Alzheimer’s disease, other conditions linked to prion-like proteins

A new theory about disorders that attack the brain and spinal column has received a significant boost from scientists at the School of Medicine. The theory links these conditions to corrupted proteins known as prions, which appear bright green in this image of brain cells from a patient with Alzheimer’s disease.

Antidepressant may slow Alzheimer’s disease

Antidepressants can reduce production of the main ingredient of Alzheimer’s brain plaques, according to new research at Washington University School of Medicine in St. Louis and the University of Pennsylvania. The plaques are highlighted in red in this image of a mouse’s brain.

Brain cell activity regulates Alzheimer’s protein​

Increased brain cell activity boosts brain fluid levels of a protein linked to Alzheimer’s disease, according to new research from scientists at the School of Medicine. Senior author David M. Holtzman, MD, said the findings should help advance efforts to treat Alzheimer’s and other neurodegenerative disorders associated with the tau protein.​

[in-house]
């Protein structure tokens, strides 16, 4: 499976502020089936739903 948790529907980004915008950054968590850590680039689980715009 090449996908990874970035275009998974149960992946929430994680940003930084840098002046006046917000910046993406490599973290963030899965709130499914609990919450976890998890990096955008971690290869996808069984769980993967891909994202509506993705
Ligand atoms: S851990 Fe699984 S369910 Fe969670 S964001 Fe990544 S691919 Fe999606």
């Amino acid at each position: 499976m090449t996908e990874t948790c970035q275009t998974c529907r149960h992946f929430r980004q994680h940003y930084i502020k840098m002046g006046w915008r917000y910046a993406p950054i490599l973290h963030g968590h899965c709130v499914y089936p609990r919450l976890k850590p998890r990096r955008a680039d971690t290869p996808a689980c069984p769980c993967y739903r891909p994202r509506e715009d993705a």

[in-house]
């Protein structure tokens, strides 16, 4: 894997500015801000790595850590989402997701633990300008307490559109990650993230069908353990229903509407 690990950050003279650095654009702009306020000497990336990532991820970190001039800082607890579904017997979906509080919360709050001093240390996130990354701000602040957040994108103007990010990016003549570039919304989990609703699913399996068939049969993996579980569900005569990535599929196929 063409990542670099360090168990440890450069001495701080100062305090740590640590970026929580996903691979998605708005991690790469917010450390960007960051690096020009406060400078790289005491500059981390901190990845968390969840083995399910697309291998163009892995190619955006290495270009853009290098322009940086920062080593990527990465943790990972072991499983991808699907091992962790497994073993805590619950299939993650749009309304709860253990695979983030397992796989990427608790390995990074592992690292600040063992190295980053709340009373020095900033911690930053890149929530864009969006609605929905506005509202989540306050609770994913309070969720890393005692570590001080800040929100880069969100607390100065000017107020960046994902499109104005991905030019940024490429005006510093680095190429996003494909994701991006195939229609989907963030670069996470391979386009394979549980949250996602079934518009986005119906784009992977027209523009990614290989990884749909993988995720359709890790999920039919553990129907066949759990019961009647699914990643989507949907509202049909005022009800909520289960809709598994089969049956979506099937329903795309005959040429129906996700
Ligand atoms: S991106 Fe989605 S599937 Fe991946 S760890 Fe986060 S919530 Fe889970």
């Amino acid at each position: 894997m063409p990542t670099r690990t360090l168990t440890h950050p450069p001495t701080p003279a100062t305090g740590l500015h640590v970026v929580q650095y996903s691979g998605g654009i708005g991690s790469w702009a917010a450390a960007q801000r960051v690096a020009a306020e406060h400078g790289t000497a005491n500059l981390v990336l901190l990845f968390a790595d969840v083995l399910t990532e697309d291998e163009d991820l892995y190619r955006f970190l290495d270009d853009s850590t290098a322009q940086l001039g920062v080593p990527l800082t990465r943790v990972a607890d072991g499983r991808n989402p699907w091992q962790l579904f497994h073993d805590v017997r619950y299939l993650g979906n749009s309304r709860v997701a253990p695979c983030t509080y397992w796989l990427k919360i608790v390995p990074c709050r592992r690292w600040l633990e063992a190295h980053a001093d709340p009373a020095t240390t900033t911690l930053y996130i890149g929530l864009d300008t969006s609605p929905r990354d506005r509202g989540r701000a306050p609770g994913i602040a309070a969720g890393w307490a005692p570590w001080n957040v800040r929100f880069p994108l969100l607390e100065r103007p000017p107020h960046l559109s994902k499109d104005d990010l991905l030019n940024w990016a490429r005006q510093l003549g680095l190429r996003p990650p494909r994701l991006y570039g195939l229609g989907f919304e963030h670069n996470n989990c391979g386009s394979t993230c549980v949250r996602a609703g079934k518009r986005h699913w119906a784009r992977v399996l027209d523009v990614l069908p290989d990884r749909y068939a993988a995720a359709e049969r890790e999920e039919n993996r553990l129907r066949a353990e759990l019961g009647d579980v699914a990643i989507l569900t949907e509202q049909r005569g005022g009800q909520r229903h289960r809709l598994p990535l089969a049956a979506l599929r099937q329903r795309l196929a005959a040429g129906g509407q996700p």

Rare gene variants double risk for Alzheimer’s disease

A team led by researchers at the School of Medicine has identified variations in a gene that double a person’s risk of developing Alzheimer’s disease later in life. Pictured are Carlos Cruchaga, PhD (left), and Alison M. Goate, DPhil, who led the research effort.

Broken cellular ‘clock’ linked to brain damage

A new discovery may help explain the surprisingly strong connections between sleep problems and neurodegenerative conditions such as Alzheimer’s disease. Loss of a gene that helps keep track of time makes brain cells more vulnerable to damage from dangerous compounds known as free radicals.